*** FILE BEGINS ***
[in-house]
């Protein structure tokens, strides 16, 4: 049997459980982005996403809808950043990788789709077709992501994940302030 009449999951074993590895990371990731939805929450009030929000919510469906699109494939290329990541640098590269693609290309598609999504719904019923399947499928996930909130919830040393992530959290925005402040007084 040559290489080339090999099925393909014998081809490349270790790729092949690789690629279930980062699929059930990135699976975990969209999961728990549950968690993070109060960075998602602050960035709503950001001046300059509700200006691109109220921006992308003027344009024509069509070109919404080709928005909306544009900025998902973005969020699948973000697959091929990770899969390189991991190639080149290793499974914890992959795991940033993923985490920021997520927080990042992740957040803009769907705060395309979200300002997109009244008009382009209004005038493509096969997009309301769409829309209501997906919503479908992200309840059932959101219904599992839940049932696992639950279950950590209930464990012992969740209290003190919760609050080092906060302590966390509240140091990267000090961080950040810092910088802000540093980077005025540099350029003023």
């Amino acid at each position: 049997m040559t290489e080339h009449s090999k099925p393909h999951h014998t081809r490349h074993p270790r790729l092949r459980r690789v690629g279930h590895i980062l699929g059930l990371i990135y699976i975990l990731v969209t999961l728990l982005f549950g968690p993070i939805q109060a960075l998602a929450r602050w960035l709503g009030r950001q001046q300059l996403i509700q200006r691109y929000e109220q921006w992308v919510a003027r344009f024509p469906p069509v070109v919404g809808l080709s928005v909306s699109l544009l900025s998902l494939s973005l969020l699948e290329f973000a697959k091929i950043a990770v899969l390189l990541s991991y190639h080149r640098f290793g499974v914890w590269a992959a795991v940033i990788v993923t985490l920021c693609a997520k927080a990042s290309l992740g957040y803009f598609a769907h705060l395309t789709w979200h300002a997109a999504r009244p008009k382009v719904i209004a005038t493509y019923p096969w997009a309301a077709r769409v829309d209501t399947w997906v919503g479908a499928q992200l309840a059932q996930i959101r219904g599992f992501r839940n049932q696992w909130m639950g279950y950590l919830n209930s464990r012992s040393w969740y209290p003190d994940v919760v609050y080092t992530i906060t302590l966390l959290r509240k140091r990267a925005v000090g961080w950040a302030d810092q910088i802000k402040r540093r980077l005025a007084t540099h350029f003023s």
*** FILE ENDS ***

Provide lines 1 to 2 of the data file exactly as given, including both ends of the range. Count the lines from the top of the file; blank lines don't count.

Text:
[in-house]
């Protein structure tokens, strides 16, 4: 049997459980982005996403809808950043990788789709077709992501994940302030 009449999951074993590895990371990731939805929450009030929000919510469906699109494939290329990541640098590269693609290309598609999504719904019923399947499928996930909130919830040393992530959290925005402040007084 040559290489080339090999099925393909014998081809490349270790790729092949690789690629279930980062699929059930990135699976975990969209999961728990549950968690993070109060960075998602602050960035709503950001001046300059509700200006691109109220921006992308003027344009024509069509070109919404080709928005909306544009900025998902973005969020699948973000697959091929990770899969390189991991190639080149290793499974914890992959795991940033993923985490920021997520927080990042992740957040803009769907705060395309979200300002997109009244008009382009209004005038493509096969997009309301769409829309209501997906919503479908992200309840059932959101219904599992839940049932696992639950279950950590209930464990012992969740209290003190919760609050080092906060302590966390509240140091990267000090961080950040810092910088802000540093980077005025540099350029003023």